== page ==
Defective molecular timer in the absence of nucleotides leads to inefficient caspase activation.

Department of Pharmacology and Therapeutics, Roswell Park Cancer Institute, Buffalo, New York, United States of America.
PLoS ONE (Impact Factor: 3.53). 01/2011; 6(1):e16379. DOI: 10.1371/journal.pone.0016379
Source: PubMed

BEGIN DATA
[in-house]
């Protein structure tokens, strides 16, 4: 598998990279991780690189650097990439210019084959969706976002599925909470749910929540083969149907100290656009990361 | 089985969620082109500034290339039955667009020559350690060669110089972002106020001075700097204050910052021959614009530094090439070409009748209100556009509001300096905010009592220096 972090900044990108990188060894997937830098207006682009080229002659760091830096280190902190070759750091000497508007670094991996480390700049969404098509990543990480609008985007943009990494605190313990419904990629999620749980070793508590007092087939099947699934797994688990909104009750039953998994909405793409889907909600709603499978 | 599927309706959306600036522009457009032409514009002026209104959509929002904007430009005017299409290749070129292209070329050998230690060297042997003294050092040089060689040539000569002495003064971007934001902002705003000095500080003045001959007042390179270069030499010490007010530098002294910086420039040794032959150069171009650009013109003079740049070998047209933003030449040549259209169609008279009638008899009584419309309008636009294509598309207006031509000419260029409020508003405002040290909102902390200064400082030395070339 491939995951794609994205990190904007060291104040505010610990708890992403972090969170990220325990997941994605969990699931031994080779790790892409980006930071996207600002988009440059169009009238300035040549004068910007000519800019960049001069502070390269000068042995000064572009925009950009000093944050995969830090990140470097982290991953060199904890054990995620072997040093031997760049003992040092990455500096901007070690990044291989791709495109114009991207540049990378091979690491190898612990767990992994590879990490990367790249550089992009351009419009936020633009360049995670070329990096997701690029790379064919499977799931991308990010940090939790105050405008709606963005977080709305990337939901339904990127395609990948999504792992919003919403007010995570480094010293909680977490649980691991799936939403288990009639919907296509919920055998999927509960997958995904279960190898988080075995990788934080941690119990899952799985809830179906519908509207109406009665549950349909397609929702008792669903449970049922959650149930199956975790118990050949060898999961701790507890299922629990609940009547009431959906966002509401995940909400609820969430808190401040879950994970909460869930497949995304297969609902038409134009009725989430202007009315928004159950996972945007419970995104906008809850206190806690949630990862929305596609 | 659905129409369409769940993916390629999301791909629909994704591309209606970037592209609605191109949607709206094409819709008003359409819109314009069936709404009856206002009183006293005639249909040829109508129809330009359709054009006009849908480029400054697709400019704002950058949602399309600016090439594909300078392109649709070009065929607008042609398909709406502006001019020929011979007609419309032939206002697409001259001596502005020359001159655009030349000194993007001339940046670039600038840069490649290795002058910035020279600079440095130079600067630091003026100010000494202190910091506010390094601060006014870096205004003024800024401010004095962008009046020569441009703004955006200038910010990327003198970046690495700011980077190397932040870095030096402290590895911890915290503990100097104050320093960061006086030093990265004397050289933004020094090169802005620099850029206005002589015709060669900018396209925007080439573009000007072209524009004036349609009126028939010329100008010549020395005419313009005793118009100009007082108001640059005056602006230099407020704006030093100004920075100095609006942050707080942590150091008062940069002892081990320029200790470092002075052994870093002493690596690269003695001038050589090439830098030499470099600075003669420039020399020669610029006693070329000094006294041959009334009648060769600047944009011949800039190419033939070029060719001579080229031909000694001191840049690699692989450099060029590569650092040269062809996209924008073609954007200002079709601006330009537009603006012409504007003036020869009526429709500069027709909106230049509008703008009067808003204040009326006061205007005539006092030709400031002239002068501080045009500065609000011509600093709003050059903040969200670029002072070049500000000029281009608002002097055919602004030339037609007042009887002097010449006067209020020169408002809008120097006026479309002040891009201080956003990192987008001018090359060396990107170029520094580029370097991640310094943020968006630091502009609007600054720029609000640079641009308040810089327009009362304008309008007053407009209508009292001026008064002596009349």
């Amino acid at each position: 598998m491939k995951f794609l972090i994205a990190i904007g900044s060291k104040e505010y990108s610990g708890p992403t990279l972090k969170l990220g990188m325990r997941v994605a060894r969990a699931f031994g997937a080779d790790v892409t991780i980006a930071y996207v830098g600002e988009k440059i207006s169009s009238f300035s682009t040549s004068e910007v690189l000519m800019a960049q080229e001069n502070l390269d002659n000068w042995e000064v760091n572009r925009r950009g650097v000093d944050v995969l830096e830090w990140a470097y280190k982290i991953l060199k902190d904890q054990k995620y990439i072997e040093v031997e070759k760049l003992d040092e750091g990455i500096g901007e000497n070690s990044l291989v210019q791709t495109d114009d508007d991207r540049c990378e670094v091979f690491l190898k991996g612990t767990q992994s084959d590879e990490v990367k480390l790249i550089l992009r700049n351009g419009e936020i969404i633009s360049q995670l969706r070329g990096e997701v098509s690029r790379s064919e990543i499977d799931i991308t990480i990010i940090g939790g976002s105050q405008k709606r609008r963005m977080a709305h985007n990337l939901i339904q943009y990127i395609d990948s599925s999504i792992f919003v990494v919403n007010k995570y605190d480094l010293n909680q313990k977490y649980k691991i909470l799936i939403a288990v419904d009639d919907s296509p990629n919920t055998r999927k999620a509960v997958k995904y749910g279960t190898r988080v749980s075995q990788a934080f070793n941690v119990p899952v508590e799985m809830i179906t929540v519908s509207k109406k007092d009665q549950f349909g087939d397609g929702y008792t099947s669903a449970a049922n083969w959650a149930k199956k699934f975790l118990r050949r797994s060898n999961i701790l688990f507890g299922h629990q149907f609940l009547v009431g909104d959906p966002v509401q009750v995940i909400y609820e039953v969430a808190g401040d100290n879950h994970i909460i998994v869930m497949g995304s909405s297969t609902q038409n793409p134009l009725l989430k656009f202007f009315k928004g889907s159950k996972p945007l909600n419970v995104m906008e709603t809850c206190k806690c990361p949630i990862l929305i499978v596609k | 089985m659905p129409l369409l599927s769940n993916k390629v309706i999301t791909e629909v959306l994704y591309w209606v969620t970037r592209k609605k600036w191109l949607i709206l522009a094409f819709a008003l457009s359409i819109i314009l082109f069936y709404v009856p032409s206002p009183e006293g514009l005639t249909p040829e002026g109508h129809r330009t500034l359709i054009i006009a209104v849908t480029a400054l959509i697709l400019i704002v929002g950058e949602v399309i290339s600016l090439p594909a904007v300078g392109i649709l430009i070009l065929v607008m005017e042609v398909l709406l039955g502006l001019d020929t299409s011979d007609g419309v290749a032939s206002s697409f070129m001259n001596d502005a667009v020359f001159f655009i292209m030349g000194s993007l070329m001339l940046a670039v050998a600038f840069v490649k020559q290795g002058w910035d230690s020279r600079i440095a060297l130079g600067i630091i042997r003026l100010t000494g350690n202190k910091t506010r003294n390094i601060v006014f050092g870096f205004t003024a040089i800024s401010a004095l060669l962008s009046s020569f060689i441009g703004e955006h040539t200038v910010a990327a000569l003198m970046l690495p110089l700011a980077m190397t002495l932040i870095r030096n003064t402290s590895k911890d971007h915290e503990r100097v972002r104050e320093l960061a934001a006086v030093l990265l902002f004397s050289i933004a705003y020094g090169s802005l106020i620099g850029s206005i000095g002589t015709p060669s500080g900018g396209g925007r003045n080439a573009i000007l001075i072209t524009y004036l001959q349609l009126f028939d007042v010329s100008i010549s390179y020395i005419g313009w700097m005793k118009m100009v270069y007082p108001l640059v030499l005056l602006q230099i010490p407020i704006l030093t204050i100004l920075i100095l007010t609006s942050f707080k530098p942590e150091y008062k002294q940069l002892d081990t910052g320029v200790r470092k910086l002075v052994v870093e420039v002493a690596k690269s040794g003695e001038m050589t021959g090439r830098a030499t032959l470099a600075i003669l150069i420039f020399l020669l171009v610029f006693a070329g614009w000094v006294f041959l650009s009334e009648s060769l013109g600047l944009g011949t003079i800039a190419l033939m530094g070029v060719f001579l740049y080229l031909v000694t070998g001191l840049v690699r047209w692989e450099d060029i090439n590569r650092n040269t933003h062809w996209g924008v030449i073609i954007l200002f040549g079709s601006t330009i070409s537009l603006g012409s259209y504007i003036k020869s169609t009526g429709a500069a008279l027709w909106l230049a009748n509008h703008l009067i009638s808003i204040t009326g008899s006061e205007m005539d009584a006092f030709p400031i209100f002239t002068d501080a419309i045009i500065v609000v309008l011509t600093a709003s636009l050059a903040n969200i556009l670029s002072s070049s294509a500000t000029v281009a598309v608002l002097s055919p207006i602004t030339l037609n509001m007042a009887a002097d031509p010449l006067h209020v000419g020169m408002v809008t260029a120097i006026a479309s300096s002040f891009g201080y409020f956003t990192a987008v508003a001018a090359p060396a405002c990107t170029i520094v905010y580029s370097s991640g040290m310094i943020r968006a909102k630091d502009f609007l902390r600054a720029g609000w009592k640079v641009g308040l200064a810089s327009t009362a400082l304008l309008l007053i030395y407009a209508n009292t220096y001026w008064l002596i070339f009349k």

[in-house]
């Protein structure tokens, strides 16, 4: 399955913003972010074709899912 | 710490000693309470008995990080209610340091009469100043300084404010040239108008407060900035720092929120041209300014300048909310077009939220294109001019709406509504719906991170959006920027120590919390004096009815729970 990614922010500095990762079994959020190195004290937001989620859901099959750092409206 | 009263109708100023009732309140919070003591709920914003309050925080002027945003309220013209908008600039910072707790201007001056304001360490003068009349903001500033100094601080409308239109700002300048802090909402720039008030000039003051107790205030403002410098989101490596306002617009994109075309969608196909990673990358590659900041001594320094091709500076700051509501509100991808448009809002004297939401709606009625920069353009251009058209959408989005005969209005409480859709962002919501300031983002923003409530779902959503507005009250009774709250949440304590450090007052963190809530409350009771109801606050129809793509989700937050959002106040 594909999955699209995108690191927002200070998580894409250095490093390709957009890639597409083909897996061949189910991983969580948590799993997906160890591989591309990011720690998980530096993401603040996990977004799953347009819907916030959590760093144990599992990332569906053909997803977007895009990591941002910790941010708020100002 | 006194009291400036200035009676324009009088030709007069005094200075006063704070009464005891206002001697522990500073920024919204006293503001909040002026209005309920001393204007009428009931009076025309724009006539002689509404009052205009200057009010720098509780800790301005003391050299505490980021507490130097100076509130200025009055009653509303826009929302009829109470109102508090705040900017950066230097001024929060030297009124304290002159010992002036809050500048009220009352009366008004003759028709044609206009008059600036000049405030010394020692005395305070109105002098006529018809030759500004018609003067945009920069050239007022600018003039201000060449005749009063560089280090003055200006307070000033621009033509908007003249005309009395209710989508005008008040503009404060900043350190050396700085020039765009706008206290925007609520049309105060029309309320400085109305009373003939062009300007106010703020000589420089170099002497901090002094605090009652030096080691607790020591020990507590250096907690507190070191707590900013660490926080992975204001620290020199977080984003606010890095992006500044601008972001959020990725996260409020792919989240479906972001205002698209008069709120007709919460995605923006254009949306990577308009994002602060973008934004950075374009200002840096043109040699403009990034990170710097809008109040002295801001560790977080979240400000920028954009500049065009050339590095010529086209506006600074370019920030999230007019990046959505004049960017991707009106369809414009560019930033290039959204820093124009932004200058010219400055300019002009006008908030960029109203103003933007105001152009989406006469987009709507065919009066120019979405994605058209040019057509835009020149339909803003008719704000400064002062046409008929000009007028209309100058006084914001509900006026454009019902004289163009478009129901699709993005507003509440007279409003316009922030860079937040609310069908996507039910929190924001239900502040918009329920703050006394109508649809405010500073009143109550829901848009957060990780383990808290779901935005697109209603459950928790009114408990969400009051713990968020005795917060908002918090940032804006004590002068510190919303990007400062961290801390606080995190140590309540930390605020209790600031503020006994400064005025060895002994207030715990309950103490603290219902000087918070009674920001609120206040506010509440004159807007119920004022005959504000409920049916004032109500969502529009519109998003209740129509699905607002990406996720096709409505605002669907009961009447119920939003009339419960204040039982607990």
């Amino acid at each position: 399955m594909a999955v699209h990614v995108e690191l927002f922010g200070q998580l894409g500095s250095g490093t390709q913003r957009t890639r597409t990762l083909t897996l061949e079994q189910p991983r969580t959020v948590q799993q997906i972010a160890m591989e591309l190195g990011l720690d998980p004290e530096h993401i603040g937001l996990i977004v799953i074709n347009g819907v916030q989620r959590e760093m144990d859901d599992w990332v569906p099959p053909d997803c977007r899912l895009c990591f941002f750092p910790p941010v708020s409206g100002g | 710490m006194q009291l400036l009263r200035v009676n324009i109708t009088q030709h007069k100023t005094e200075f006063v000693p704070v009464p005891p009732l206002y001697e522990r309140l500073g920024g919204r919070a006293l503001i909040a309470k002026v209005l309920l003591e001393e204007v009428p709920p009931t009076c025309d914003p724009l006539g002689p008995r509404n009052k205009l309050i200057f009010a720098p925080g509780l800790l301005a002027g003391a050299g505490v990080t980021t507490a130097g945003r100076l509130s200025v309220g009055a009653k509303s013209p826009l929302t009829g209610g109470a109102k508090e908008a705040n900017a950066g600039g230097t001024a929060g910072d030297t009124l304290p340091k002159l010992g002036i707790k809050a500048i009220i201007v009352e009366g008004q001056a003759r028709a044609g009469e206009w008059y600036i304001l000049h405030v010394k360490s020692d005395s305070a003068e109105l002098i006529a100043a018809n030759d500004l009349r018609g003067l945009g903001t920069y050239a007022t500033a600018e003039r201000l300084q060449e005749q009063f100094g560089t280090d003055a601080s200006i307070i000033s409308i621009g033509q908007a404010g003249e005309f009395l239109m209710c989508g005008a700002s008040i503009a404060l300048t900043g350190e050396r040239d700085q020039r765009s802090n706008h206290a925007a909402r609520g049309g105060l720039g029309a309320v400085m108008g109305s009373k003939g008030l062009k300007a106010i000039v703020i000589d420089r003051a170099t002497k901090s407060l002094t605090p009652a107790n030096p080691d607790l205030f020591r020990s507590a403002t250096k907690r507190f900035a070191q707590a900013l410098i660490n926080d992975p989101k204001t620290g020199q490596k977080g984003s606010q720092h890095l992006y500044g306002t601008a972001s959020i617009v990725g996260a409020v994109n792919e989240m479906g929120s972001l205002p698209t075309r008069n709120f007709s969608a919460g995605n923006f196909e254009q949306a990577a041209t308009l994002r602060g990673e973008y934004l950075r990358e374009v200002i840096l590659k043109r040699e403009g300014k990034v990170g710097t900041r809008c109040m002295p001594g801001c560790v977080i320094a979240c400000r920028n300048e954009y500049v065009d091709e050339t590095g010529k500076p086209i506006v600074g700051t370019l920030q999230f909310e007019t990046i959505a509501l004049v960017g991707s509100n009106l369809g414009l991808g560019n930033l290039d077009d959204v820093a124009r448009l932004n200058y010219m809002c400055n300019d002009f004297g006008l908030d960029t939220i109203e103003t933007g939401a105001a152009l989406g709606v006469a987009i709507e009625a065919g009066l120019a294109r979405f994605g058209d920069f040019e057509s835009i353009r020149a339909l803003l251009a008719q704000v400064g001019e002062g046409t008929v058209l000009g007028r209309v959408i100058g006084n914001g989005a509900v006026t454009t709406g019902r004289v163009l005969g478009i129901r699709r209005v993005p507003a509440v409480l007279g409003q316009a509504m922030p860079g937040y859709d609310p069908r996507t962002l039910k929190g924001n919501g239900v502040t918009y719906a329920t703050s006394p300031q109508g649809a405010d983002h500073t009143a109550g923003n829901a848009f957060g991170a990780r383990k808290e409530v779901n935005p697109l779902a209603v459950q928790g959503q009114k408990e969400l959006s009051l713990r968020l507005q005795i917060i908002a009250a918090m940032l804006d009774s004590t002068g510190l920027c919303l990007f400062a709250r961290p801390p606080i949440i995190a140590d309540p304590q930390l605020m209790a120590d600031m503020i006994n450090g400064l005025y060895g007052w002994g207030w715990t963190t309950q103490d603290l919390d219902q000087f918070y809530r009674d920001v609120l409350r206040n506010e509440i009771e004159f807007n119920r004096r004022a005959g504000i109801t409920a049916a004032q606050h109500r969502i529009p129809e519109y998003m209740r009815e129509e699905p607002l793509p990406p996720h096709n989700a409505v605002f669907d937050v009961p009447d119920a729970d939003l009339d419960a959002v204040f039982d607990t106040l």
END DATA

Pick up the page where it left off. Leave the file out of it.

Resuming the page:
ABSTRACT In the intrinsic death pathway, cytochrome C (CC) released from mitochondria to the cytosol triggers Apaf-1 apoptosome formation and subsequent caspase activation. This process can be recapitulated using recombinant Apaf-1 and CC in the presence of nucleotides ATP or dATP [(d)ATP] or using fresh cytosol and CC without the need of exogenous nucleotides. Surprisingly, we found that stored cytosols failed to support CC-initiated caspase activation. Storage of cytosols at different temperatures led to the loss of all (deoxy)nucleotides including (d)ATP. Addition of (d)ATP to such stored cytosols partially restored CC-initiated caspase activation. Nevertheless, CC could not induce complete caspase-9/3 activation in stored cytosols, even with the addition of (d)ATP, despite robust Apaf-1 oligomerization. The Apaf-1 apoptosome, which functions as a proteolytic-based molecular timer appeared to be defective as auto-processing of recruited procaspase-9 was inhibited. Far Western analysis revealed that procaspase-9 directly interacted with Apaf-1 and this interaction was reduced in the presence of physiological levels of ATP. Co-incubation of recombinant Apaf-1 and procaspase-9 prior to CC and ATP addition inhibited CC-induced caspase activity. These findings suggest that in the absence of nucleotide such as ATP, direct association of procaspase-9 with Apaf-1 leads to defective molecular timer, and thus, inhibits apoptosome-mediated caspase activation. Altogether, our results provide novel insight on nucleotide regulation of apoptosome.

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